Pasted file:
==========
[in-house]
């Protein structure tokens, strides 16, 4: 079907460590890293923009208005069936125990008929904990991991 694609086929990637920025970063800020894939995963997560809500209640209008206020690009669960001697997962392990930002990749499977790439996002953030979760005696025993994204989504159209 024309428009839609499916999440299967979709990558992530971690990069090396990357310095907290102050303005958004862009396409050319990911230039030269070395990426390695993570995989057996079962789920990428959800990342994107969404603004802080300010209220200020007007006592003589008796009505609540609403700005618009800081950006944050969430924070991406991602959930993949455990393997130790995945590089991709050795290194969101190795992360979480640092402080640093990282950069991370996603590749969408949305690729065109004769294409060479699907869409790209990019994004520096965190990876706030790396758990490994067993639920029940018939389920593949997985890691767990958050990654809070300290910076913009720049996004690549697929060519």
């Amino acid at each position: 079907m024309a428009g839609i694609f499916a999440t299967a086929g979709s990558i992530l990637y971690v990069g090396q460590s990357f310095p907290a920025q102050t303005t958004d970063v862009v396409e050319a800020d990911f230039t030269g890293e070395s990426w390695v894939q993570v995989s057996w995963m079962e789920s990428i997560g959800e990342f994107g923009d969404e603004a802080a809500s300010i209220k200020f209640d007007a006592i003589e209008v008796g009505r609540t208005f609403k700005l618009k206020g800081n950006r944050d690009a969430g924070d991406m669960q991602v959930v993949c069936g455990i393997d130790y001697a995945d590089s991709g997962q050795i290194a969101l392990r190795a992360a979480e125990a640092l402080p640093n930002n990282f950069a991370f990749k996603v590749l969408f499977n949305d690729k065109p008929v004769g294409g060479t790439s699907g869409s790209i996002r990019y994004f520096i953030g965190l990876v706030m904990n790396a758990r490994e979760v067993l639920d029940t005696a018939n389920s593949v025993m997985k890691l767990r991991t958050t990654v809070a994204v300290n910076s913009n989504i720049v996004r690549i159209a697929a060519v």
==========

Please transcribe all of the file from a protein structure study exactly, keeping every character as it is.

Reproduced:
[in-house]
């Protein structure tokens, strides 16, 4: 079907460590890293923009208005069936125990008929904990991991 694609086929990637920025970063800020894939995963997560809500209640209008206020690009669960001697997962392990930002990749499977790439996002953030979760005696025993994204989504159209 024309428009839609499916999440299967979709990558992530971690990069090396990357310095907290102050303005958004862009396409050319990911230039030269070395990426390695993570995989057996079962789920990428959800990342994107969404603004802080300010209220200020007007006592003589008796009505609540609403700005618009800081950006944050969430924070991406991602959930993949455990393997130790995945590089991709050795290194969101190795992360979480640092402080640093990282950069991370996603590749969408949305690729065109004769294409060479699907869409790209990019994004520096965190990876706030790396758990490994067993639920029940018939389920593949997985890691767990958050990654809070300290910076913009720049996004690549697929060519």
């Amino acid at each position: 079907m024309a428009g839609i694609f499916a999440t299967a086929g979709s990558i992530l990637y971690v990069g090396q460590s990357f310095p907290a920025q102050t303005t958004d970063v862009v396409e050319a800020d990911f230039t030269g890293e070395s990426w390695v894939q993570v995989s057996w995963m079962e789920s990428i997560g959800e990342f994107g923009d969404e603004a802080a809500s300010i209220k200020f209640d007007a006592i003589e209008v008796g009505r609540t208005f609403k700005l618009k206020g800081n950006r944050d690009a969430g924070d991406m669960q991602v959930v993949c069936g455990i393997d130790y001697a995945d590089s991709g997962q050795i290194a969101l392990r190795a992360a979480e125990a640092l402080p640093n930002n990282f950069a991370f990749k996603v590749l969408f499977n949305d690729k065109p008929v004769g294409g060479t790439s699907g869409s790209i996002r990019y994004f520096i953030g965190l990876v706030m904990n790396a758990r490994e979760v067993l639920d029940t005696a018939n389920s593949v025993m997985k890691l767990r991991t958050t990654v809070a994204v300290n910076s913009n989504i720049v996004r690549i159209a697929a060519v």